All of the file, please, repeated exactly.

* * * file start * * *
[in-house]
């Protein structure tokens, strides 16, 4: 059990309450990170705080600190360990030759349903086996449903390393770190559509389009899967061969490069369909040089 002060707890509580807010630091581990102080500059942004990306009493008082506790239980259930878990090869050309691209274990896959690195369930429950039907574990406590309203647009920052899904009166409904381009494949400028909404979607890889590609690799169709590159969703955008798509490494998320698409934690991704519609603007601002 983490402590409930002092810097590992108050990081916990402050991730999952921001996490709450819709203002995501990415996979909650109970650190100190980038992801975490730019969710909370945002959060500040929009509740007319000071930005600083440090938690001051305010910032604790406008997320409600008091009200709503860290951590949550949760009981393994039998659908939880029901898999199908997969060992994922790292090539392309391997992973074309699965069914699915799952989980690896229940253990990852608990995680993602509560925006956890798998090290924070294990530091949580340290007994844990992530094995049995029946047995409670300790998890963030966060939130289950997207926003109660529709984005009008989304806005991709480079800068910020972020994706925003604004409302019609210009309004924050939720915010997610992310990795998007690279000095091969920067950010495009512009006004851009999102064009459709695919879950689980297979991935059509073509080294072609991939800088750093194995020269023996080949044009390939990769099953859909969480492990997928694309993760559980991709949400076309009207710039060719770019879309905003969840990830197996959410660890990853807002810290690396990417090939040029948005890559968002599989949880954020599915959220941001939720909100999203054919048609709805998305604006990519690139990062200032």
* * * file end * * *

[in-house]
């Protein structure tokens, strides 16, 4: 059990309450990170705080600190360990030759349903086996449903390393770190559509389009899967061969490069369909040089 002060707890509580807010630091581990102080500059942004990306009493008082506790239980259930878990090869050309691209274990896959690195369930429950039907574990406590309203647009920052899904009166409904381009494949400028909404979607890889590609690799169709590159969703955008798509490494998320698409934690991704519609603007601002 983490402590409930002092810097590992108050990081916990402050991730999952921001996490709450819709203002995501990415996979909650109970650190100190980038992801975490730019969710909370945002959060500040929009509740007319000071930005600083440090938690001051305010910032604790406008997320409600008091009200709503860290951590949550949760009981393994039998659908939880029901898999199908997969060992994922790292090539392309391997992973074309699965069914699915799952989980690896229940253990990852608990995680993602509560925006956890798998090290924070294990530091949580340290007994844990992530094995049995029946047995409670300790998890963030966060939130289950997207926003109660529709984005009008989304806005991709480079800068910020972020994706925003604004409302019609210009309004924050939720915010997610992310990795998007690279000095091969920067950010495009512009006004851009999102064009459709695919879950689980297979991935059509073509080294072609991939800088750093194995020269023996080949044009390939990769099953859909969480492990997928694309993760559980991709949400076309009207710039060719770019879309905003969840990830197996959410660890990853807002810290690396990417090939040029948005890559968002599989949880954020599915959220941001939720909100999203054919048609709805998305604006990519690139990062200032």